The Enterprise Investment Scheme (EIS) affords the sophisticated investor a series of beneficial tax breaks in relation to qualifying investments. As such it is an ideal way to attract seed and growth capital for ambitious companies who need additional finance, particularly where the traditional bank funding route is not an appropriate option. Investing in EIS is actively encouraged by the government to raise funds for smaller businesses.
The tax reliefs available to the investor in headline terms are:
- Income tax relief at 30%;
- Exemption from capital gains tax;
- Roll over of capital gains on other assets;
- Inheritance tax friendly investment;
- Loss relief available if the investment fails.
Qualification for EIS is, however, a complex matter and many of the rules relating to the investor, the investee company and the relationship between the two must be observed over a period of time as well as considered in detail at the outset. Our flow chart is designed to guide you towards the likelihood of company qualification under the scheme but due to the vast plethora of legislation, cannot cover all of the relevant points.
If, after completing the questions, EIS looks to be a possible option for a planned capital injection, please contact us to discuss the detail of your specific situation and we will be delighted to help.
lf another company holds more than 50% of the issuing company's shares it is controlled by that holding company.
However, the definition of control also includes a company having the power to procure that the affairs of the issuing company are conducted in accordance with the holder's wishes, e.g. by way of an investment agreement, shareholders' agreement, financing agreement, etc.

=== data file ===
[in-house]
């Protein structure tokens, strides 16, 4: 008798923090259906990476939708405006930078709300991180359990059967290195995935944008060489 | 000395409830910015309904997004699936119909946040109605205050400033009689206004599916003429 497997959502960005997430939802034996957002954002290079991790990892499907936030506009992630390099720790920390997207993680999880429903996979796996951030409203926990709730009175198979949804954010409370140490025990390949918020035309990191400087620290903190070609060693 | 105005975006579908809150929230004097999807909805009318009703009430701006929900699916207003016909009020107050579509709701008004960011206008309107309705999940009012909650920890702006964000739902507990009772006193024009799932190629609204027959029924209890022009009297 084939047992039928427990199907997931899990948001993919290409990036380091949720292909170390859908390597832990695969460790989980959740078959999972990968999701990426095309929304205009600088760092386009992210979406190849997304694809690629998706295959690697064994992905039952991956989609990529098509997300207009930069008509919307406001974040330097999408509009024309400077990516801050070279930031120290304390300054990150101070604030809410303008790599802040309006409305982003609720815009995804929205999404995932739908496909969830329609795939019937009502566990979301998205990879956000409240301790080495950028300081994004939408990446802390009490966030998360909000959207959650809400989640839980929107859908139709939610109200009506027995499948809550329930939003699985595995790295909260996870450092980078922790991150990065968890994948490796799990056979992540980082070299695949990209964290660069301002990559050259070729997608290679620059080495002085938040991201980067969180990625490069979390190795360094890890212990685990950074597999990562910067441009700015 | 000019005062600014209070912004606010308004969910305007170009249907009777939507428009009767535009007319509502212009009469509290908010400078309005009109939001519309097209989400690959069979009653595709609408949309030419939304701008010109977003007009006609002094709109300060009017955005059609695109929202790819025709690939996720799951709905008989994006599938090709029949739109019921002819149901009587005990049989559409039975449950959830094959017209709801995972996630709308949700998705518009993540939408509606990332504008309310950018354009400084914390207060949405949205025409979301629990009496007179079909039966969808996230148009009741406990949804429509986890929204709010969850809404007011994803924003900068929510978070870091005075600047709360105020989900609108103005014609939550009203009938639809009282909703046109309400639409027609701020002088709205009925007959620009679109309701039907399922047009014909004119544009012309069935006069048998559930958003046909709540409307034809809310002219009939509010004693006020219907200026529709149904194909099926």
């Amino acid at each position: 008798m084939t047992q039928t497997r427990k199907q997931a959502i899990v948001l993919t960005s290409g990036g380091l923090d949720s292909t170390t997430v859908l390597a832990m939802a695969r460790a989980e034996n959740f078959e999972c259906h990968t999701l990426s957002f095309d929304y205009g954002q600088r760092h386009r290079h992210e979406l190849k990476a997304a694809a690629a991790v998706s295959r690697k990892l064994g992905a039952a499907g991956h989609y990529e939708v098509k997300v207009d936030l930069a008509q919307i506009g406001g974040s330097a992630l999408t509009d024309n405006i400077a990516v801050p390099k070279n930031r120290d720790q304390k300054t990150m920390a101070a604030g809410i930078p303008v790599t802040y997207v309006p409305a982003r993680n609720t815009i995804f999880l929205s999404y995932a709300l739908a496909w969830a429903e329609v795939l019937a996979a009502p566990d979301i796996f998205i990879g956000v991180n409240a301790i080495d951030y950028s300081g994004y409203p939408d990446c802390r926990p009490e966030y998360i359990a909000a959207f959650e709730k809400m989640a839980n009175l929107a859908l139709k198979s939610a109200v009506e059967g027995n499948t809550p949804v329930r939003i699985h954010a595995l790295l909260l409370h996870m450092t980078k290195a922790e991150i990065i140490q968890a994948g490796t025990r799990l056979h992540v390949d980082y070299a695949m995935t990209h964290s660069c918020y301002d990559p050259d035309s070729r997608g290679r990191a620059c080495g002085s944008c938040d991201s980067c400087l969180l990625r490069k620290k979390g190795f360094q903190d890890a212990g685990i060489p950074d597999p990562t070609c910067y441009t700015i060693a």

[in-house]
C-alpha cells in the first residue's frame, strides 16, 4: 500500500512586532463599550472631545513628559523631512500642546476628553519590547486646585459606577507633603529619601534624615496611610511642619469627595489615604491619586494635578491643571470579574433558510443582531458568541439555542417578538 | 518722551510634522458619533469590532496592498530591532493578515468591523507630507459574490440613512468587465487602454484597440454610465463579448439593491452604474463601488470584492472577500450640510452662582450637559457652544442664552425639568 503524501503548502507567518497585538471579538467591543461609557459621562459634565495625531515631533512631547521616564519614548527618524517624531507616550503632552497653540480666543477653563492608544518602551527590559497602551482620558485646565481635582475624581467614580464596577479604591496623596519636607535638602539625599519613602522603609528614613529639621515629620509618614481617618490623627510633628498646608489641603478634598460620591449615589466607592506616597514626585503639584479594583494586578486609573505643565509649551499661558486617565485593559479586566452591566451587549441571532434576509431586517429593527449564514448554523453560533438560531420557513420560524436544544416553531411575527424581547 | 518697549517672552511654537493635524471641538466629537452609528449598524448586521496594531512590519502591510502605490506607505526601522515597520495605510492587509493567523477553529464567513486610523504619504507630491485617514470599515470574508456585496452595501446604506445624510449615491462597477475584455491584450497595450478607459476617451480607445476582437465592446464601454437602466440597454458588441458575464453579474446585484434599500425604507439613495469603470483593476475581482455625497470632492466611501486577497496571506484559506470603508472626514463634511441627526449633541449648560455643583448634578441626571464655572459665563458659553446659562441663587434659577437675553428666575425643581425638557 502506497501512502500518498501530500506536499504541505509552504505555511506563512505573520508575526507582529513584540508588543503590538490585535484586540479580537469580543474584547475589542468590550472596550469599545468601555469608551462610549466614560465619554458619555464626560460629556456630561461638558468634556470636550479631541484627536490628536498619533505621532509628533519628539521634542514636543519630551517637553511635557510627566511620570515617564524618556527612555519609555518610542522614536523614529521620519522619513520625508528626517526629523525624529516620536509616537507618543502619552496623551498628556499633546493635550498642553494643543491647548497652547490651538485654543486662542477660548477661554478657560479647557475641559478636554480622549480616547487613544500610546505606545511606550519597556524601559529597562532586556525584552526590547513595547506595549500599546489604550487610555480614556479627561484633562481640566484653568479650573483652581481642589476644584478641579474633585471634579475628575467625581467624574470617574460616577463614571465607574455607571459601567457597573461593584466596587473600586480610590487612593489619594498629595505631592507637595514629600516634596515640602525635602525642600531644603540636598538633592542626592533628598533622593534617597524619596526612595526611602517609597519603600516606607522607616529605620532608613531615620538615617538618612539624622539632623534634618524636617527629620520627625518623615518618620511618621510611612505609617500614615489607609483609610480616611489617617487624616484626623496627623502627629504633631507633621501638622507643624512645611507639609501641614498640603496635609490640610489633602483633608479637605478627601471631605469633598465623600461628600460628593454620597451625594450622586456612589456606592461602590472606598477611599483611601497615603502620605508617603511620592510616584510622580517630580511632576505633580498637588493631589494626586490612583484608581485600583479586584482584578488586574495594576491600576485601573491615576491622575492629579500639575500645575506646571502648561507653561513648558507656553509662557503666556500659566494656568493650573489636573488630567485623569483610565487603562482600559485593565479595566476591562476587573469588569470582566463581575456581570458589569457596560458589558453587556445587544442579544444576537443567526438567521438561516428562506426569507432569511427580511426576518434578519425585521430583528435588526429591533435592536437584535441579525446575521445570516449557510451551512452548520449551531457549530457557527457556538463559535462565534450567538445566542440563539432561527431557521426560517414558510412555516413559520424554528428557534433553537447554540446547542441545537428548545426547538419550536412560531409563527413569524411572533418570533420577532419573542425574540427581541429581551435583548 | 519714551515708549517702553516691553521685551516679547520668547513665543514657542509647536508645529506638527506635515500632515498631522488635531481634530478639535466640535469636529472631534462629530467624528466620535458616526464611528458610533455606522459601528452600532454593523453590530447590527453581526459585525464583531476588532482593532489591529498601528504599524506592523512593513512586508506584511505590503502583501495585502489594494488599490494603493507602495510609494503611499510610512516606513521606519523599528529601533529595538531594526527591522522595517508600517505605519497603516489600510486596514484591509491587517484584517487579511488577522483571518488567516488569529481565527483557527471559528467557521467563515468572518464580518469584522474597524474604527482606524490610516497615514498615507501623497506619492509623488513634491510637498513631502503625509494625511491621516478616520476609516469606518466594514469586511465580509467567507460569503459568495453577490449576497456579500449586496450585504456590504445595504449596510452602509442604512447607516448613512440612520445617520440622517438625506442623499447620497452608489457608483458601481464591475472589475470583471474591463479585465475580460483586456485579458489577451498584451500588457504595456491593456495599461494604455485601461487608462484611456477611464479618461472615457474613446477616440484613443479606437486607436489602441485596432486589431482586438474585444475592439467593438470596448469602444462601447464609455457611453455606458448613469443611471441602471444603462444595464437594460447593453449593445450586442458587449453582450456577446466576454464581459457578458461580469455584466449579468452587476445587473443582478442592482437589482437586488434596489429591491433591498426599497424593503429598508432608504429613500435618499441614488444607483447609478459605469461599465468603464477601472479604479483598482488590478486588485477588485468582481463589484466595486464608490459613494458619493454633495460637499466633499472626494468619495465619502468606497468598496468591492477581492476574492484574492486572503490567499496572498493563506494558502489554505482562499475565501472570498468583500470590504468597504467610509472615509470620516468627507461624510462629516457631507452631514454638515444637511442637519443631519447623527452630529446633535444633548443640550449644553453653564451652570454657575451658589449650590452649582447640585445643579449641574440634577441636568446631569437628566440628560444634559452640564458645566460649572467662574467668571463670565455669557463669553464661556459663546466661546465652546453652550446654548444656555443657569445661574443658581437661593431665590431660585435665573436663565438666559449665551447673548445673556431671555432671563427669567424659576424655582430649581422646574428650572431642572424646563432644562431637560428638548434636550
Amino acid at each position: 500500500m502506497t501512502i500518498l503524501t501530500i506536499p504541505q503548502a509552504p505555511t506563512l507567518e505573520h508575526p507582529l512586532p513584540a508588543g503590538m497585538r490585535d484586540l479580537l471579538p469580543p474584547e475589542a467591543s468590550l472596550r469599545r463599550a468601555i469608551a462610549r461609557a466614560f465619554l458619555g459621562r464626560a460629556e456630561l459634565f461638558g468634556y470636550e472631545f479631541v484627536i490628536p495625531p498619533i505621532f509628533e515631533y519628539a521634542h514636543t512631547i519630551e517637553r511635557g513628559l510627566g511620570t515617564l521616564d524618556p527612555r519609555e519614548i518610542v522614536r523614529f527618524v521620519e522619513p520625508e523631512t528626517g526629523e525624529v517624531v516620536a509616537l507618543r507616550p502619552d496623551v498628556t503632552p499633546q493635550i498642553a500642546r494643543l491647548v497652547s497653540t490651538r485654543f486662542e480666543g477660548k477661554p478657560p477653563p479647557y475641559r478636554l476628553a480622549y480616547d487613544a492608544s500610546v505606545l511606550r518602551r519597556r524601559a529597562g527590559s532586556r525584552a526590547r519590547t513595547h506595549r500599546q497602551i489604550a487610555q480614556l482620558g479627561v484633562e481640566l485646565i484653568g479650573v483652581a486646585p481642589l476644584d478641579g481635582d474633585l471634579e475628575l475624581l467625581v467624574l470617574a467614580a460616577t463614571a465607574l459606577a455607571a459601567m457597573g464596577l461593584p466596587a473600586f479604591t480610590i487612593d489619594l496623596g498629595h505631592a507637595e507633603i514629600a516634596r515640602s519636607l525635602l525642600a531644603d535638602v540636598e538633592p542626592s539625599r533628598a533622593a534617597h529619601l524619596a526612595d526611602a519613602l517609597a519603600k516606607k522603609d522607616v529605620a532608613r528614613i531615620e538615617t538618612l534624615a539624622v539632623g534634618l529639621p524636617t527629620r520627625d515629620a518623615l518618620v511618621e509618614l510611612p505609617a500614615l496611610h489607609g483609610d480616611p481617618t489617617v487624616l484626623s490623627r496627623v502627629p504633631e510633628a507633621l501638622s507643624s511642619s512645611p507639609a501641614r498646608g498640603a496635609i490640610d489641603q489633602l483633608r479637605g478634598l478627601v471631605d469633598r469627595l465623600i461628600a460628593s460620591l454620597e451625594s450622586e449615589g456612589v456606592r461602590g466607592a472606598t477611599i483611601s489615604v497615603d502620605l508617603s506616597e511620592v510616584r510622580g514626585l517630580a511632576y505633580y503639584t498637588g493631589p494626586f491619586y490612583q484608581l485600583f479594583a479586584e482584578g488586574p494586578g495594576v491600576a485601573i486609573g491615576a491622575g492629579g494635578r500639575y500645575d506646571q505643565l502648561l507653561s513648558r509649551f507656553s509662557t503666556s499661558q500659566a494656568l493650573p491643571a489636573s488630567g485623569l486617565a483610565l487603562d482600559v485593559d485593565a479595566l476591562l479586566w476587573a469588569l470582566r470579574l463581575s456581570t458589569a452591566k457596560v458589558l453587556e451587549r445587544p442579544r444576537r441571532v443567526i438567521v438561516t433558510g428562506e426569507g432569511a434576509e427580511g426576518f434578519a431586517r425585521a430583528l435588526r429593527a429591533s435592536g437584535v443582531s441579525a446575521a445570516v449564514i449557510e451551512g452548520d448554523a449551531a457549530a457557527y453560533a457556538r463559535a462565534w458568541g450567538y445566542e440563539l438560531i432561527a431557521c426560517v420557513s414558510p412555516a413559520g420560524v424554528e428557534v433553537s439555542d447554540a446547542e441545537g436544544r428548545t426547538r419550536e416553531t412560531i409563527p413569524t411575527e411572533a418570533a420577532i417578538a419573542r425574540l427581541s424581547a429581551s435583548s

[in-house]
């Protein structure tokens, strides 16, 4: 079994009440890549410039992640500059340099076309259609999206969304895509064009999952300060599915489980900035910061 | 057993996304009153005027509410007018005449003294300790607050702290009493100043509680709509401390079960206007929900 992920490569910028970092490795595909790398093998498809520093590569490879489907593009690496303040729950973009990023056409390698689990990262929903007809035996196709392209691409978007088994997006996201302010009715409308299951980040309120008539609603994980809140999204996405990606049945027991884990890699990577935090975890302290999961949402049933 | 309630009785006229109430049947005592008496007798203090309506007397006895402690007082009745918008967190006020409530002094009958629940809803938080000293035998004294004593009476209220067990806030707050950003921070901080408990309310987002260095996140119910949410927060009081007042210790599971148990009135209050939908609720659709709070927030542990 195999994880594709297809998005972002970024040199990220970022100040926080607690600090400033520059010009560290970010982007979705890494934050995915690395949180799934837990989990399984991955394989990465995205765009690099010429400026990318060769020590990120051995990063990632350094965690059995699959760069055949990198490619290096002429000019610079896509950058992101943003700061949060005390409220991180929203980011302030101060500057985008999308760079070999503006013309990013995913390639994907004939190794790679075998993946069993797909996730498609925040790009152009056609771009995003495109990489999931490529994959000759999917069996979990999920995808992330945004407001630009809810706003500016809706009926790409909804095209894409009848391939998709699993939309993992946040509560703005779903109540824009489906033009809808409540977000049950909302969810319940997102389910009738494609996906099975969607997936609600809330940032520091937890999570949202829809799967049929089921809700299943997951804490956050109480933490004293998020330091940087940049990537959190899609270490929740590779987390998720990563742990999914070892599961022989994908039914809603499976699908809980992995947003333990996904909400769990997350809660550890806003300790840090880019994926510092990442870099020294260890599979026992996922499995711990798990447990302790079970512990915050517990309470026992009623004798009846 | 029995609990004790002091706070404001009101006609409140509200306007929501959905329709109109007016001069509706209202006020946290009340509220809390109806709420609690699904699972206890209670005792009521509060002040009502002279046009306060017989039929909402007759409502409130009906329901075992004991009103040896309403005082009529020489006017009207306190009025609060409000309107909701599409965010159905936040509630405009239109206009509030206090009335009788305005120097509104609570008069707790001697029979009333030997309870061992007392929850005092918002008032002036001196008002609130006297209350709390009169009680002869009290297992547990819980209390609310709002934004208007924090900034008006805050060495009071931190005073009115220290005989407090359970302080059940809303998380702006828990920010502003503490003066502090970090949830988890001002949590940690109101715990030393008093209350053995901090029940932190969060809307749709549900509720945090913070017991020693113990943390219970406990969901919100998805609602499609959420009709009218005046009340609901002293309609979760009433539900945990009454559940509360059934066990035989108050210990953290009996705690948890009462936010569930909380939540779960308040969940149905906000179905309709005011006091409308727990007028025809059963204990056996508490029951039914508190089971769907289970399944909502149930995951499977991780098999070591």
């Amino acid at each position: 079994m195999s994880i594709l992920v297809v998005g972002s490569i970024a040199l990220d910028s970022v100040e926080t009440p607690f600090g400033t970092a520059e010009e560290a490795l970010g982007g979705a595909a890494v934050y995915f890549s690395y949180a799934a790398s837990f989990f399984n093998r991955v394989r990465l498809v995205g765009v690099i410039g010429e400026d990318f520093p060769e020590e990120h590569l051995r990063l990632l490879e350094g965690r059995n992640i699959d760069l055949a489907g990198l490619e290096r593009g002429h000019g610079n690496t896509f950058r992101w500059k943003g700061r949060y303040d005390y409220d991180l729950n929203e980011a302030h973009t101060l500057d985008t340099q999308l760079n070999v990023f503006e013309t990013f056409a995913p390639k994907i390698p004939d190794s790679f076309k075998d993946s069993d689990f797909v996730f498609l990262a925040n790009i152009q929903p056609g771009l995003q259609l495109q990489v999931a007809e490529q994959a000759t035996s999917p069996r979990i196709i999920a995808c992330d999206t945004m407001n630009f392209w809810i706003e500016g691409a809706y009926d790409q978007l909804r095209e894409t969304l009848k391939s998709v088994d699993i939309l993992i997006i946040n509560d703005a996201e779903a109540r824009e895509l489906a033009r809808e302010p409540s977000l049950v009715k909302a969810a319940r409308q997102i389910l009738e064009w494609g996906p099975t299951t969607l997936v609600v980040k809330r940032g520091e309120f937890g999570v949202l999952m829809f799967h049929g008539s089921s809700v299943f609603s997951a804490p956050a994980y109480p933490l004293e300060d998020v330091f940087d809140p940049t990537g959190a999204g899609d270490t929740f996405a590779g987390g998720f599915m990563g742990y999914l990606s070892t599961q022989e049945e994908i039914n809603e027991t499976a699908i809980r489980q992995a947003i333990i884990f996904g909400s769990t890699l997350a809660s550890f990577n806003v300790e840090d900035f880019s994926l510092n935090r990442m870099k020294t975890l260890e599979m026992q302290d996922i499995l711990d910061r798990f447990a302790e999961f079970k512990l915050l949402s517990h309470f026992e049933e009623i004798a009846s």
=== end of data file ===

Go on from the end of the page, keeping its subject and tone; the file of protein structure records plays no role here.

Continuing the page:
A qualifying trade for EIS purposes is not defined in the legislation, rather there is a list of non-qualifying trades:-
- Dealing in land, commodities or futures, or in shares, securities or other financial instruments;
- Dealing in goods other than in the course of an ordinary trade of wholesale or retail distribution;
- Banking, insurance, money-lending, debt-factoring, hire-purchase financing or other financial activities;
- Leasing (including letting ships on charter or other assets on hire);
- Receiving royalties or licence fees, however, exceptions are made for intangible assets created by the issuing company or its subsidiaries;
- Providing legal or accountancy services;
- Farming and market gardening, woodlands and timber production;
- Property development;
- Operating and managing hotels and nursing homes;
- Coal production;
- Steel production;
- Providing services to a connected person conducting one of the above trades;
- The subsidised generation of electricity, heat, gas or fuel.
There is no definition of growth and development. HMRC's view is that the factors should be reviewed at the time of the share issue, General indications of growth ambition would include plans for increasing revenues, customer base and employees.
For growth and development HMRC has produced a non-exhaustive list of the factors that may be considered relevant; these include whether or not the company has substantial assets; and what proportion of its trade is subcontracted.
In order to evidence recently created intellectual property the company should either:
- Produce patents or licences; or
- Have an independent expert, e.g. a university professor in a relevant field verify it is producing intellectual property.